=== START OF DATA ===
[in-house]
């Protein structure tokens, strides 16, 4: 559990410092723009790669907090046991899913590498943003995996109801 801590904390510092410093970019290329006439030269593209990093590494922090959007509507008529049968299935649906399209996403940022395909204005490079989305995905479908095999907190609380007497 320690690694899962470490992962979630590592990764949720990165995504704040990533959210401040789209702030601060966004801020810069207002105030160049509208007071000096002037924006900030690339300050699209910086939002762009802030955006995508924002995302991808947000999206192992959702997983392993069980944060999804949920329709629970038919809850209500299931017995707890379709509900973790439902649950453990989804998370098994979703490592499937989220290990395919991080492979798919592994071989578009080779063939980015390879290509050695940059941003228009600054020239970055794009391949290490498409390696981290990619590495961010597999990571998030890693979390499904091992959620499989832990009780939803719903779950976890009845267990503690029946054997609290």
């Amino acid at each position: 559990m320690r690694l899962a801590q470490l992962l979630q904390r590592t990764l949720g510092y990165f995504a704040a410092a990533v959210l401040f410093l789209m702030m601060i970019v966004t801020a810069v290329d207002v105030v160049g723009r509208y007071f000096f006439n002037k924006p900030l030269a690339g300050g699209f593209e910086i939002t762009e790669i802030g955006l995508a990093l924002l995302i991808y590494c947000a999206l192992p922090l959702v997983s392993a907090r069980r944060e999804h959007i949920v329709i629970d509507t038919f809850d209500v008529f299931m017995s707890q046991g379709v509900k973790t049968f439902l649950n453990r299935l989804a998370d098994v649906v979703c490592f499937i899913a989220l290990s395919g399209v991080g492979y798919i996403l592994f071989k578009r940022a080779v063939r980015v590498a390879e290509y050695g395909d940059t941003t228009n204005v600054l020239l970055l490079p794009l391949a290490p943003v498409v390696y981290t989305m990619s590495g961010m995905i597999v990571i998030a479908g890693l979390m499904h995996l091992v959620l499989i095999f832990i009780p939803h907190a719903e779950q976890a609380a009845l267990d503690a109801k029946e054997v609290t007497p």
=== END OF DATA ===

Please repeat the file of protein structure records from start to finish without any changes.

[in-house]
């Protein structure tokens, strides 16, 4: 559990410092723009790669907090046991899913590498943003995996109801 801590904390510092410093970019290329006439030269593209990093590494922090959007509507008529049968299935649906399209996403940022395909204005490079989305995905479908095999907190609380007497 320690690694899962470490992962979630590592990764949720990165995504704040990533959210401040789209702030601060966004801020810069207002105030160049509208007071000096002037924006900030690339300050699209910086939002762009802030955006995508924002995302991808947000999206192992959702997983392993069980944060999804949920329709629970038919809850209500299931017995707890379709509900973790439902649950453990989804998370098994979703490592499937989220290990395919991080492979798919592994071989578009080779063939980015390879290509050695940059941003228009600054020239970055794009391949290490498409390696981290990619590495961010597999990571998030890693979390499904091992959620499989832990009780939803719903779950976890009845267990503690029946054997609290």
């Amino acid at each position: 559990m320690r690694l899962a801590q470490l992962l979630q904390r590592t990764l949720g510092y990165f995504a704040a410092a990533v959210l401040f410093l789209m702030m601060i970019v966004t801020a810069v290329d207002v105030v160049g723009r509208y007071f000096f006439n002037k924006p900030l030269a690339g300050g699209f593209e910086i939002t762009e790669i802030g955006l995508a990093l924002l995302i991808y590494c947000a999206l192992p922090l959702v997983s392993a907090r069980r944060e999804h959007i949920v329709i629970d509507t038919f809850d209500v008529f299931m017995s707890q046991g379709v509900k973790t049968f439902l649950n453990r299935l989804a998370d098994v649906v979703c490592f499937i899913a989220l290990s395919g399209v991080g492979y798919i996403l592994f071989k578009r940022a080779v063939r980015v590498a390879e290509y050695g395909d940059t941003t228009n204005v600054l020239l970055l490079p794009l391949a290490p943003v498409v390696y981290t989305m990619s590495g961010m995905i597999v990571i998030a479908g890693l979390m499904h995996l091992v959620l499989i095999f832990i009780p939803h907190a719903e779950q976890a609380a009845l267990d503690a109801k029946e054997v609290t007497p």